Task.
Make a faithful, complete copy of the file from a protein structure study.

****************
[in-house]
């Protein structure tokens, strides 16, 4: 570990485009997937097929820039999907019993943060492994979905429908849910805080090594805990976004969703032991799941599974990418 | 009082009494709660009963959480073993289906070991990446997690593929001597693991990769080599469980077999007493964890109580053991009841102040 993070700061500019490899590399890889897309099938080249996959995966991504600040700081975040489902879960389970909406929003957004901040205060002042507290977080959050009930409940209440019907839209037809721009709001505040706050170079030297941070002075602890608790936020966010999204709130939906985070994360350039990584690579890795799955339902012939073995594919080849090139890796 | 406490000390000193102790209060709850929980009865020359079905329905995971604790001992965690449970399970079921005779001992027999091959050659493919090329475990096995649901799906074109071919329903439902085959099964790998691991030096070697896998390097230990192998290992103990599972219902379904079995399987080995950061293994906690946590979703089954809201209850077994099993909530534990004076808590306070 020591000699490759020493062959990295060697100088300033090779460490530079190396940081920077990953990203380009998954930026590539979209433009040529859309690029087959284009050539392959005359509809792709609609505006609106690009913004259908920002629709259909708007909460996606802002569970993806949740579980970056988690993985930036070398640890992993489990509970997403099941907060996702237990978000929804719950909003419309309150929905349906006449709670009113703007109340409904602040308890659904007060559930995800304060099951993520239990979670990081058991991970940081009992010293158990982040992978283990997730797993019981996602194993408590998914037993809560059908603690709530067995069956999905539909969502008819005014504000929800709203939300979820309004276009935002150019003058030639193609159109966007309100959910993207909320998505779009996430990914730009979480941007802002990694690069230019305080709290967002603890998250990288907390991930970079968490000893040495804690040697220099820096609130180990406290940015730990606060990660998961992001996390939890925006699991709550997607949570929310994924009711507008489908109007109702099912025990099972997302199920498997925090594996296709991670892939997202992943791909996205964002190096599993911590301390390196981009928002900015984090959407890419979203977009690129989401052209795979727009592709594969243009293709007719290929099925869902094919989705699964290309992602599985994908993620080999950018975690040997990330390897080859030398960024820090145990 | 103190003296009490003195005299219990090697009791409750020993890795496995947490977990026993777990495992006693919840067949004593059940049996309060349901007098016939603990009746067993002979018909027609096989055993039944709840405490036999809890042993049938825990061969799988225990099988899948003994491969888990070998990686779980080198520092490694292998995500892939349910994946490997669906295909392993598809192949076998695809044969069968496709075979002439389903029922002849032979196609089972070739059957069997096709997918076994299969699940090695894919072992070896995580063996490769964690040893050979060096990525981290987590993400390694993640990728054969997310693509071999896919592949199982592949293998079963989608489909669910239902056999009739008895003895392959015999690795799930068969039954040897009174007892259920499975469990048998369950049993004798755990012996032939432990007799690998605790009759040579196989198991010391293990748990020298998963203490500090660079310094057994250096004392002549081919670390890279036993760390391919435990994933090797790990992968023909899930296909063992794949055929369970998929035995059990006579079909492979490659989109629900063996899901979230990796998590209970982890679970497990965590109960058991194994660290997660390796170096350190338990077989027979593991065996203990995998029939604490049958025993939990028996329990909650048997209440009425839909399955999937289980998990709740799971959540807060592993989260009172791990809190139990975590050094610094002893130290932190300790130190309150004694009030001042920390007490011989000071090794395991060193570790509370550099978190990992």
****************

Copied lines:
[in-house]
């Protein structure tokens, strides 16, 4: 570990485009997937097929820039999907019993943060492994979905429908849910805080090594805990976004969703032991799941599974990418 | 009082009494709660009963959480073993289906070991990446997690593929001597693991990769080599469980077999007493964890109580053991009841102040 993070700061500019490899590399890889897309099938080249996959995966991504600040700081975040489902879960389970909406929003957004901040205060002042507290977080959050009930409940209440019907839209037809721009709001505040706050170079030297941070002075602890608790936020966010999204709130939906985070994360350039990584690579890795799955339902012939073995594919080849090139890796 | 406490000390000193102790209060709850929980009865020359079905329905995971604790001992965690449970399970079921005779001992027999091959050659493919090329475990096995649901799906074109071919329903439902085959099964790998691991030096070697896998390097230990192998290992103990599972219902379904079995399987080995950061293994906690946590979703089954809201209850077994099993909530534990004076808590306070 020591000699490759020493062959990295060697100088300033090779460490530079190396940081920077990953990203380009998954930026590539979209433009040529859309690029087959284009050539392959005359509809792709609609505006609106690009913004259908920002629709259909708007909460996606802002569970993806949740579980970056988690993985930036070398640890992993489990509970997403099941907060996702237990978000929804719950909003419309309150929905349906006449709670009113703007109340409904602040308890659904007060559930995800304060099951993520239990979670990081058991991970940081009992010293158990982040992978283990997730797993019981996602194993408590998914037993809560059908603690709530067995069956999905539909969502008819005014504000929800709203939300979820309004276009935002150019003058030639193609159109966007309100959910993207909320998505779009996430990914730009979480941007802002990694690069230019305080709290967002603890998250990288907390991930970079968490000893040495804690040697220099820096609130180990406290940015730990606060990660998961992001996390939890925006699991709550997607949570929310994924009711507008489908109007109702099912025990099972997302199920498997925090594996296709991670892939997202992943791909996205964002190096599993911590301390390196981009928002900015984090959407890419979203977009690129989401052209795979727009592709594969243009293709007719290929099925869902094919989705699964290309992602599985994908993620080999950018975690040997990330390897080859030398960024820090145990 | 103190003296009490003195005299219990090697009791409750020993890795496995947490977990026993777990495992006693919840067949004593059940049996309060349901007098016939603990009746067993002979018909027609096989055993039944709840405490036999809890042993049938825990061969799988225990099988899948003994491969888990070998990686779980080198520092490694292998995500892939349910994946490997669906295909392993598809192949076998695809044969069968496709075979002439389903029922002849032979196609089972070739059957069997096709997918076994299969699940090695894919072992070896995580063996490769964690040893050979060096990525981290987590993400390694993640990728054969997310693509071999896919592949199982592949293998079963989608489909669910239902056999009739008895003895392959015999690795799930068969039954040897009174007892259920499975469990048998369950049993004798755990012996032939432990007799690998605790009759040579196989198991010391293990748990020298998963203490500090660079310094057994250096004392002549081919670390890279036993760390391919435990994933090797790990992968023909899930296909063992794949055929369970998929035995059990006579079909492979490659989109629900063996899901979230990796998590209970982890679970497990965590109960058991194994660290997660390796170096350190338990077989027979593991065996203990995998029939604490049958025993939990028996329990909650048997209440009425839909399955999937289980998990709740799971959540807060592993989260009172791990809190139990975590050094610094002893130290932190300790130190309150004694009030001042920390007490011989000071090794395991060193570790509370550099978190990992």